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Horseshoe Bend is one of those must-see locations that eluded me for a couple of years.
A few years ago while driving from the Grand Canyon, I was only 30km from the Bend when I faced a road closure caused by a landslide. I was forced to take a detour, which meant there was no chance of making it to Horseshoe Bend before sunset.
Last year, I had better luck and finally made it to the Bend but it was raining and dark. I had to wait for half an hour before the rain stopped and, even then, the weather was still less than favorable. I only managed to take a couple of decent shots.
This year, I finally stayed in Page, Arizona for a few days and had plenty of time to visit Horseshoe Bend on multiple occasions.
The Challenges of Photographing Horseshoe Bend
The main challenge is that Horseshoe Bend is always crowded.
As an easily accessible spot located only a few kilometers from the bustling tourist town of Page, Horseshoe Bend is an easy 10-minute hike from the parking lot and has become a well-known attraction for locals and travelers.
When I first visited the location during the rain, I was pretty much alone and assumed this would always be the case for future visits. I was wrong.
This year, I approached Horseshoe Bend about an hour before sunset and anticipated epic photos only to find myself among 500 or so people walking towards the Bend. It felt weird and uncomfortably crowded. After driving through the dirt roads of Arizona and Utah where I hardly saw anyone else for nearly three days, I was immersed in an environment as busy as Times Square. I didn’t like it, to say the least.
I turned around and left.
I visited the Bend the following morning to take a featured photo and, while it was still busy, it wasn’t as busy as the night before. I was at least able to walk around until I found the perfect spot.
It’s not easy to photograph Horseshoe Bend because of its vastness. Even with an ultra-wide 10mm lens, it’s impossible to fit all the elements of the scene in the photo to create a decent composition.
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Also, you don’t have the option of stepping back for a wider perspective because the edges of the cliffs hang over the Colorado River. Even if you manage to find the perfect spot at the very edge, you still have to lean forward to frame the area around the river. This is the reason why most of the photos of Horseshoe Bend look extremely similar.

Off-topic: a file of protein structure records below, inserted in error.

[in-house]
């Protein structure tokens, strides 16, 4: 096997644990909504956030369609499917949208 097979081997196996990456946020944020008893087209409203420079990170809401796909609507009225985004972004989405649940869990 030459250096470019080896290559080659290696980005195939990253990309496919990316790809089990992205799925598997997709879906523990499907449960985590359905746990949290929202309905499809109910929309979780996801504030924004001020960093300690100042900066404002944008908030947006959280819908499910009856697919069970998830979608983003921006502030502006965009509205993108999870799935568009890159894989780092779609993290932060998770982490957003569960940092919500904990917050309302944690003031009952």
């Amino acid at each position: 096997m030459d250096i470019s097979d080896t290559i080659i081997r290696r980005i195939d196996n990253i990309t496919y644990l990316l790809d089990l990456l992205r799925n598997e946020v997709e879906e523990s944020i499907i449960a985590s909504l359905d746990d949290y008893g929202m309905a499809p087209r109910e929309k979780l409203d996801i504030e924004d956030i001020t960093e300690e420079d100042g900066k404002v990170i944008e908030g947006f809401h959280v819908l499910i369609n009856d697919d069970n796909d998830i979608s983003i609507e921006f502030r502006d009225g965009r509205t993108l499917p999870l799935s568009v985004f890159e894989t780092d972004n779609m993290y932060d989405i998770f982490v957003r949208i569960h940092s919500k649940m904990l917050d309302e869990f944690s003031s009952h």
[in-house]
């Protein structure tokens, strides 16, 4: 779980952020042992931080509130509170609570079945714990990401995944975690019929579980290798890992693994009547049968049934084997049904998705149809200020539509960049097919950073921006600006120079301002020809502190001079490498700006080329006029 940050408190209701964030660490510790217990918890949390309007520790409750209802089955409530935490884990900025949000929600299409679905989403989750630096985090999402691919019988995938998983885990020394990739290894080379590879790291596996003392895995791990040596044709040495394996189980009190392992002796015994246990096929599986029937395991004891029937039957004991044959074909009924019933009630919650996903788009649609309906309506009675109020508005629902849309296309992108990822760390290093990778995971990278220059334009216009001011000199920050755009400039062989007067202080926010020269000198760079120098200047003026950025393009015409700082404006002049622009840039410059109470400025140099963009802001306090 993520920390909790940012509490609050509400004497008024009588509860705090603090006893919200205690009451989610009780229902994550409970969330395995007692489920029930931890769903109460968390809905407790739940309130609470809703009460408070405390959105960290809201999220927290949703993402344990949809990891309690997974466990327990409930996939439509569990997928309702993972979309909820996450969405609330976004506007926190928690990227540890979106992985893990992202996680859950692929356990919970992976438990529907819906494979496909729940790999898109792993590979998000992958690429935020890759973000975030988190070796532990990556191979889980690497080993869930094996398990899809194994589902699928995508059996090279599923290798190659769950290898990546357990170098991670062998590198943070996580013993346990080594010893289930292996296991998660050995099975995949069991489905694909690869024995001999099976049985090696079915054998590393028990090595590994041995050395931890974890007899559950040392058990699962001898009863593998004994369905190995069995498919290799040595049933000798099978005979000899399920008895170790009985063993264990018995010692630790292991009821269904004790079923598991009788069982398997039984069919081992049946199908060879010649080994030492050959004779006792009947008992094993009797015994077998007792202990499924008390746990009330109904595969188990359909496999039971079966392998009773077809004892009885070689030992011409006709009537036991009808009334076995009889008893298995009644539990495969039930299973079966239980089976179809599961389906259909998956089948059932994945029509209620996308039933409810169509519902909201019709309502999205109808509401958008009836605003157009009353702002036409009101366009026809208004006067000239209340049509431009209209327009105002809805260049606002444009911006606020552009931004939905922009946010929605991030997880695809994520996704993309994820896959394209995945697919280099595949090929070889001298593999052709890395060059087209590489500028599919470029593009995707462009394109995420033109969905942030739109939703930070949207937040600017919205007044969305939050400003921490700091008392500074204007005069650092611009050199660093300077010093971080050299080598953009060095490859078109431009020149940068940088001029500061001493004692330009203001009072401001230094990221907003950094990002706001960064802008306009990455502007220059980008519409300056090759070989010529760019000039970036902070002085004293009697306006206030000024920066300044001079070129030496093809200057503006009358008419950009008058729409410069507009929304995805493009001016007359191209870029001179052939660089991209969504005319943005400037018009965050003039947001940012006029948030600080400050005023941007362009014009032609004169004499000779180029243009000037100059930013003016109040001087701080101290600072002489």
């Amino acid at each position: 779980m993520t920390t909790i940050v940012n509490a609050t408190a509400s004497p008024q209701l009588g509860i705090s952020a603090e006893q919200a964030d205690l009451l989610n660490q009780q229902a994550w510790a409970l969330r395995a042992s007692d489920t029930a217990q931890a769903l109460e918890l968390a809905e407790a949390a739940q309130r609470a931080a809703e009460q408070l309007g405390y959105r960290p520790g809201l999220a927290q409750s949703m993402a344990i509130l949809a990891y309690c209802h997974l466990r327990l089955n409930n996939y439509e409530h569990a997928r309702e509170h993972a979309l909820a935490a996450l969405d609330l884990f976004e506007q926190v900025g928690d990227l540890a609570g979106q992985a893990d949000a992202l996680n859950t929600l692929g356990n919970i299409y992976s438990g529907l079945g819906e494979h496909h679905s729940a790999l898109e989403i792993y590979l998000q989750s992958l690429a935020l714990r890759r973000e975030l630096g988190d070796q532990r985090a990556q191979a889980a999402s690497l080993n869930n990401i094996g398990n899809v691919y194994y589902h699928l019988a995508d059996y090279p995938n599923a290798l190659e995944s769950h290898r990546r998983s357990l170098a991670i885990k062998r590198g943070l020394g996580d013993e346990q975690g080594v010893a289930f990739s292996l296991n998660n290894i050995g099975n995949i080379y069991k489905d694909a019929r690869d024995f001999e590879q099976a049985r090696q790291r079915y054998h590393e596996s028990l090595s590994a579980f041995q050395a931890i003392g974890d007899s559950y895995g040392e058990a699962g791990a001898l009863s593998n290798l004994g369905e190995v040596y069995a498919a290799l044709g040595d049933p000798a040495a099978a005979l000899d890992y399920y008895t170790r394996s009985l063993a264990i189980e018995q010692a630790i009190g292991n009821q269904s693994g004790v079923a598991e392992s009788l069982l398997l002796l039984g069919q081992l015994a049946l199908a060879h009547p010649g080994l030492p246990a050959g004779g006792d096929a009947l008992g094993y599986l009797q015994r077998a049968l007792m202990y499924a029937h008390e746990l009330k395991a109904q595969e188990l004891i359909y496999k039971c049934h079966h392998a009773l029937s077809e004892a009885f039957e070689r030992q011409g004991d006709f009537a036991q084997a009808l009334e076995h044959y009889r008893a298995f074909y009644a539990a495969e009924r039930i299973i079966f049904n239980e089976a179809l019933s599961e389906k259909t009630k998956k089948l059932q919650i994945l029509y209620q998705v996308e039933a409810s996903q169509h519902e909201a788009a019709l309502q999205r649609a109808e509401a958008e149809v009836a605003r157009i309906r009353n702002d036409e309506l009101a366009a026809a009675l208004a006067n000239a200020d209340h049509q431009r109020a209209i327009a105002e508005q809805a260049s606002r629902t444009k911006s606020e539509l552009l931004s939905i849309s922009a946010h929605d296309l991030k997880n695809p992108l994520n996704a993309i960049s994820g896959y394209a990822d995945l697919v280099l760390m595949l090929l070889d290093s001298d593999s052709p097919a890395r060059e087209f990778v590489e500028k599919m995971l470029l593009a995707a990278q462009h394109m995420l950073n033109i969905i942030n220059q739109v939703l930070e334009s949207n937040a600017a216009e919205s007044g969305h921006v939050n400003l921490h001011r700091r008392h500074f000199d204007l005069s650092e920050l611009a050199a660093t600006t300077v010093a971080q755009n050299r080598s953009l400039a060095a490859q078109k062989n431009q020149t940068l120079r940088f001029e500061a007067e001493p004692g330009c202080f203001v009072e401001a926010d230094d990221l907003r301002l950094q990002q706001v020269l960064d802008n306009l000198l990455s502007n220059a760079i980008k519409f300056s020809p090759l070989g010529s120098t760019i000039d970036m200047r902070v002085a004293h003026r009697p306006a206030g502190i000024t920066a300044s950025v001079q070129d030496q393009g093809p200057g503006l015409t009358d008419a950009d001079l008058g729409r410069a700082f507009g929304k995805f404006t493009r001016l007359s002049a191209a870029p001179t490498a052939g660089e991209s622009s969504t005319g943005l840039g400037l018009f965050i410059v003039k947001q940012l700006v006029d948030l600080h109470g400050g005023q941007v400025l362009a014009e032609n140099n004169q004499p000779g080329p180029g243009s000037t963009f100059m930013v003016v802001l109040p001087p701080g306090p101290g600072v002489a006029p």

To overcome this challenge, I used the vertical panorama technique.
My plan was not to think about the composition but instead to shoot as wide as possible and to collect as much information from the scene as possible, and decide later how I wanted to crop it.
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I used the vertical panorama technique, where I shot 3 shots starting from the top, hand-held. I locked the exposure before taking the first shot and kept shooting.
- Camera: Sony a6000
- Lens: Sony-10-18
- Focal Length: 10mm
- Shooting Mode: Aperture Priority (A)
- ISO: 250
- Aperture: F/6.3
- Shutter: 1/125s
- Bracketing: single shot
- Tripod: hand-held
I used the Photo Merge Panorama module in Lightroom which was introduced in version 6. I used the following settings:
I used the following settings:
Next, I used Boundry Warp feature, the one which was introduced recently in Lightroom CC.
Next, I had to make a decision about the composition. I decided that square cropping would be most appropriate here and I used the Crop Tool in Lightroom to make the horizon straight and to crop it 1×1 aspect ratio.
The process of editing was more complex than usual.
I started with Lightroom Rapid Editing, using the Dreamy preset from my HDR Photography collection as the starting point. But later I used many manual tweaks and adjustments to achieve the look I wanted.
Below are the final Lightroom edits:
Photoshop: color correction, contrast, cleaning.
- Topaz DeNoise was used to reduce digital noise (sky).
- Topaz Clarity was used to enhance details and boost colors (foreground, mountains).